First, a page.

tion of the Jacobites and Episcopalians, the Pres- 
byterian Establishment obtained the sanction of the 

1 Camden, &c. 

2 Laing. 

Proceedings in Parliament. 

3 '• The contraverted election of the Stewartrie of Kirkcud- 
bright, betwixt Palgown and Cumlodden called, and their Pro. 
curators being heard upon the objections against the legality of 
the meeting, after some debate thereupon, it was put to the 
vote. Sustain tbe objections founded upon the want of a due 
Intimation to the Barons and freeholders of the Stewartrie, or 
repell, and carried repell : And having proceeded to the other 
objections, the same were repelled without a vole." 

*' Moved, that this day being appointed for discussing the 
contraverted election of the Stewartrie of Kirkcudbright, be. 
twixt Palgown and Cumlodden, the Parliament would now pro- 
ceed to the consideration thereof, and the samen being called, 
and parties Procurators allowed to be heard, it was objected by 
the Procuiators for Palgown, that the protestations taken by 
Cumlodden against Palgown's electors at the time of the election, 
were not legal, iu regard these protestations bear not that there 
were instruments taken thereupon in the terms of the Act of 
parliament 1G81, made anent election of Commissioners to the 
Parliament ; and after reasoning thereupon, it was put to the 
yote. Sustain the objection made against the protestations taken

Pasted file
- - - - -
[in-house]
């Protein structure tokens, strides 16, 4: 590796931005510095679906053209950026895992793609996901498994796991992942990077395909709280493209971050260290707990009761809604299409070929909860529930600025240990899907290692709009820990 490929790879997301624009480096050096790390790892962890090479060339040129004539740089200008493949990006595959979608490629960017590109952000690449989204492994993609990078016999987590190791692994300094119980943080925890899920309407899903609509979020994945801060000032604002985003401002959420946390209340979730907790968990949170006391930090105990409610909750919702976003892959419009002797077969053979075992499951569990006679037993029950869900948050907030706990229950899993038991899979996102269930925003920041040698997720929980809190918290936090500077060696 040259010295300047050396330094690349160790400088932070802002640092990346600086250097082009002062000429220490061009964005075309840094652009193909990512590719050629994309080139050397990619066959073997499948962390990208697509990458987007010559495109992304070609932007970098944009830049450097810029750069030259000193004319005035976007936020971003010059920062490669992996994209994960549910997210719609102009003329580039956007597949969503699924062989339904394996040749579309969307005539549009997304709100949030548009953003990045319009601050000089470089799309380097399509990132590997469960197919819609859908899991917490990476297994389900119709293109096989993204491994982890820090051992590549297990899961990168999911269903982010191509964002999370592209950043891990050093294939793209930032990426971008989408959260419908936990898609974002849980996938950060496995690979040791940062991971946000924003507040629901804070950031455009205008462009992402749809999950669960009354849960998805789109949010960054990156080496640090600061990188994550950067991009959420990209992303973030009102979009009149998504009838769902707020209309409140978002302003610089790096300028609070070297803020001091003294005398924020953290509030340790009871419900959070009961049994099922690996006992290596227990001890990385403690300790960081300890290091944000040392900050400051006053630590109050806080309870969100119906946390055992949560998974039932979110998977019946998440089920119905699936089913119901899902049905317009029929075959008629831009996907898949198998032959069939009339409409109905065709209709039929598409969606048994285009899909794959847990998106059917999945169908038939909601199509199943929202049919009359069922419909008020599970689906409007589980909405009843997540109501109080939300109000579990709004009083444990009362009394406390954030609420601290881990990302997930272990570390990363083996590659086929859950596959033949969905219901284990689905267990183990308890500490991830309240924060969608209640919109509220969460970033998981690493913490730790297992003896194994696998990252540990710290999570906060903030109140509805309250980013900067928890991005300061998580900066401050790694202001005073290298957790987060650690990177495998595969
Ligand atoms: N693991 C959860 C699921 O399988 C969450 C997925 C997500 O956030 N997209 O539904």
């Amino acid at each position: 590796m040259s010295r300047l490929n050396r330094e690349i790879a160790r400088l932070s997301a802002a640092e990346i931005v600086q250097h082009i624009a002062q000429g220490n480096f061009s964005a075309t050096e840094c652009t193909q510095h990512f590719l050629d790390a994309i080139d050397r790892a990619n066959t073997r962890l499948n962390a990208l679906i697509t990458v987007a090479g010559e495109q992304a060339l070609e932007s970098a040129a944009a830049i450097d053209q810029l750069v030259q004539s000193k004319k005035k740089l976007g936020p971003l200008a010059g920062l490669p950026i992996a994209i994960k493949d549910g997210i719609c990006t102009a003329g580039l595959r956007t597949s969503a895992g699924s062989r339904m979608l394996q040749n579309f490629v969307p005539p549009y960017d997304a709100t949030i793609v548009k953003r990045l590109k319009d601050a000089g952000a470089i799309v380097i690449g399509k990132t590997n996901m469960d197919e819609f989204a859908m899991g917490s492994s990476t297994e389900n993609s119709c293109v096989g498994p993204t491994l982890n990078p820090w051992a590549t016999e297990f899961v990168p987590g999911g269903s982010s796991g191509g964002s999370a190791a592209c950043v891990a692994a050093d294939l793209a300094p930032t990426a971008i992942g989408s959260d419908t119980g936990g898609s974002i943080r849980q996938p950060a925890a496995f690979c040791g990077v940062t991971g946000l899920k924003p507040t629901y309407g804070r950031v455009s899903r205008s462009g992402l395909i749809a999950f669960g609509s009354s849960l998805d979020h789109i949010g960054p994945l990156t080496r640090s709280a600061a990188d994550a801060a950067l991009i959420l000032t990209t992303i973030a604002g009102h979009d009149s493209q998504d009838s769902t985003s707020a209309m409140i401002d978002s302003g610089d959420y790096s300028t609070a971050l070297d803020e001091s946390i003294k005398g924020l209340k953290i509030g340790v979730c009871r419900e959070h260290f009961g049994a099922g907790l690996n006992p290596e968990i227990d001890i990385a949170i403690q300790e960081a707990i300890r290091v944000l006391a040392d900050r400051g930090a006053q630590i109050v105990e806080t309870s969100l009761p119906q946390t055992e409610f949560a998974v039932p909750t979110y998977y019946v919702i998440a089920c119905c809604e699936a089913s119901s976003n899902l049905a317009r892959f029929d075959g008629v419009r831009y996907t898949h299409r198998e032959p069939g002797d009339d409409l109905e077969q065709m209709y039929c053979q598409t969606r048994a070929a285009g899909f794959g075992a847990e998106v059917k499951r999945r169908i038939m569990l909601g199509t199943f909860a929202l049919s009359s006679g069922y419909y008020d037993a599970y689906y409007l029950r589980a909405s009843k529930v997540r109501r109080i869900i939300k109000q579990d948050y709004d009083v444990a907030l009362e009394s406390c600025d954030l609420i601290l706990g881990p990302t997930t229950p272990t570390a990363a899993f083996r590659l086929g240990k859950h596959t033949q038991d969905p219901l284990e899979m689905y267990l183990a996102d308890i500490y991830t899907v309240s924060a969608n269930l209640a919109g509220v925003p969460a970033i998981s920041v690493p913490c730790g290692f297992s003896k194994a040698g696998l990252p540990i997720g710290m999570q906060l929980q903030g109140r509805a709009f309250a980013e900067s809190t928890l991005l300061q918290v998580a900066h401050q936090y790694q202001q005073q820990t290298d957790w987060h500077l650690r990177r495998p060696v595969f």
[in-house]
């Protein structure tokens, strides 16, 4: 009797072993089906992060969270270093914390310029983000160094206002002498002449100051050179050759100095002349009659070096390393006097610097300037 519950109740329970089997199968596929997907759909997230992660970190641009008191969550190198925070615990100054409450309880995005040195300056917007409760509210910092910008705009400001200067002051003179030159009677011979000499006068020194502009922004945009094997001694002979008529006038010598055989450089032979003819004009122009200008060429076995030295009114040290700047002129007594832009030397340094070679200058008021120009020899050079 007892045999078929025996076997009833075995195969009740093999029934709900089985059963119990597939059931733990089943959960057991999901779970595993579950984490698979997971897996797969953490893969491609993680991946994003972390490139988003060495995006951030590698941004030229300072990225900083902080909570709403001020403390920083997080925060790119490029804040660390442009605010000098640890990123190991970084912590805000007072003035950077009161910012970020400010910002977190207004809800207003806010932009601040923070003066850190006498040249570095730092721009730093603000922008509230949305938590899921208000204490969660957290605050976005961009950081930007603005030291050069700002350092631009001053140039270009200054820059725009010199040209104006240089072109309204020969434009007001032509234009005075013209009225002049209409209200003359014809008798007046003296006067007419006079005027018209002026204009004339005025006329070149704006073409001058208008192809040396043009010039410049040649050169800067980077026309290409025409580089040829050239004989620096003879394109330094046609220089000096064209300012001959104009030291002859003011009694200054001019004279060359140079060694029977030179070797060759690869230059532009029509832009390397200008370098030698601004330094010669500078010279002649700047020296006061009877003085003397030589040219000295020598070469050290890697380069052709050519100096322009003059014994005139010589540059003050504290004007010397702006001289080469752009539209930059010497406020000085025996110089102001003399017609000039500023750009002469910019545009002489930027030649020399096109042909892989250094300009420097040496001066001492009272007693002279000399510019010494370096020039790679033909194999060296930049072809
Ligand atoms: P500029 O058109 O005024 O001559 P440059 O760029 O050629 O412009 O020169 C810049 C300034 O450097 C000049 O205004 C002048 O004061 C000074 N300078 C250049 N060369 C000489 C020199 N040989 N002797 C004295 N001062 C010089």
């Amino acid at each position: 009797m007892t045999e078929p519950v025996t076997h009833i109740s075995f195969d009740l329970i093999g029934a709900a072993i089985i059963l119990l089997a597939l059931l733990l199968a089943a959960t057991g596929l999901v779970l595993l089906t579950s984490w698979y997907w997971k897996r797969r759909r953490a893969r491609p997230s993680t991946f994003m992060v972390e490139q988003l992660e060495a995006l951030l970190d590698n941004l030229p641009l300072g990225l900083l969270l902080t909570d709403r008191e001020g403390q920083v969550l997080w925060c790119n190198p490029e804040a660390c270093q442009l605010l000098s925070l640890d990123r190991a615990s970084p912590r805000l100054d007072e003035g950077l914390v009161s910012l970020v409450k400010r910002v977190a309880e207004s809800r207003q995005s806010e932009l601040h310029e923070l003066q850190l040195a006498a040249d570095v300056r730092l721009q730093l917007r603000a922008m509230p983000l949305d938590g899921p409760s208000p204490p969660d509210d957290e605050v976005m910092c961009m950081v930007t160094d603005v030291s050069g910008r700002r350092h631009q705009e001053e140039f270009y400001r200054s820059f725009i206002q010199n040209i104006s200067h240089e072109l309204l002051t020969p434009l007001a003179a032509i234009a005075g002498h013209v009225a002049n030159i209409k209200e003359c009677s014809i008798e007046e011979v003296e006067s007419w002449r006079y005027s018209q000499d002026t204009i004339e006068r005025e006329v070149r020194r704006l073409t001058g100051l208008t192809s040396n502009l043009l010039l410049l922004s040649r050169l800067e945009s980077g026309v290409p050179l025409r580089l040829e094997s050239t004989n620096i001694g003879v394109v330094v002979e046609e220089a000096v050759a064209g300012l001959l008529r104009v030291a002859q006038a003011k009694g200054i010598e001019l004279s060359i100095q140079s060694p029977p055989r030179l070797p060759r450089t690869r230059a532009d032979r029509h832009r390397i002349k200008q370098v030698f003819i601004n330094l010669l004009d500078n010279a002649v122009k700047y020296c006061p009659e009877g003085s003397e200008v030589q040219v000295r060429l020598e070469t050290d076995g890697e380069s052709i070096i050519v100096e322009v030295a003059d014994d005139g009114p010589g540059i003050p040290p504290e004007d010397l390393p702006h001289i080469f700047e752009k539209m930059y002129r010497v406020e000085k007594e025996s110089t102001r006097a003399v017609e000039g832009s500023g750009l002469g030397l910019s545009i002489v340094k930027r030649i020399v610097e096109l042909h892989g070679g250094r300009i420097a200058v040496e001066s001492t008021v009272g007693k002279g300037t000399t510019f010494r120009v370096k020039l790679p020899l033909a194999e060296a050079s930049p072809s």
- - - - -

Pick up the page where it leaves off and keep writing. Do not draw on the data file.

by Cumlodden, or not ; and carried sustain the objection." 

" Thereafter Cumlodden withdrew his commission, whereupon 
Palgown was allowed to have his vote in Parliament." 

Minutes of the Scottish Parliament, 


Soon after the beginning of Queen Anne's 
reign, an event occurred which produced a con- 
siderable sensation in a large portion of Gallo* 
way. The Rev. John Macmillan, at one time 
chaplain to tire Laird of B rough ton, was no soon- 
er ordained in the. parish of Baimaghie, than he 
began to exhibit strong marks of attachment to the 
more rigid of the Presbyterian principles, and dissa- 
tisfaction with the proceedings of the Church of 
Scotland's judicatories, from which he declared he 
would withdraw. In the month of July, 1 703, this 
clergyman, in concert with two other members of 
the Presbytery of Kirkcudbright, namely, Mr Reid 
of Carsephairn, and Mr Tod of Buittle, present- 
ed a paper to that ecclesiastical body containing a 
statement of grievances, and praying for redress- 
they then left the court. The Presbytery having 
taken it into their consideration, appointed the Rev. 
Messrs Warner, of Balmaclellan — Telfer, of Rer- 
wick — Cameron, of Kirkcudbright — Boyd, of Dai- 
ry — Ewart, of Kells — and Monteith, of Borgue, to 
answer it. After the answer had been received and 
approved of by the Presbytery, the three ministers 
gave in a " protestation against all the corruptions, 
defections, errors, and mismanagements in the 
Church government of Scotland, as then establish- 
ed :" they also condemned the oath of allegiance to 
the Queen. Some farther proceedings having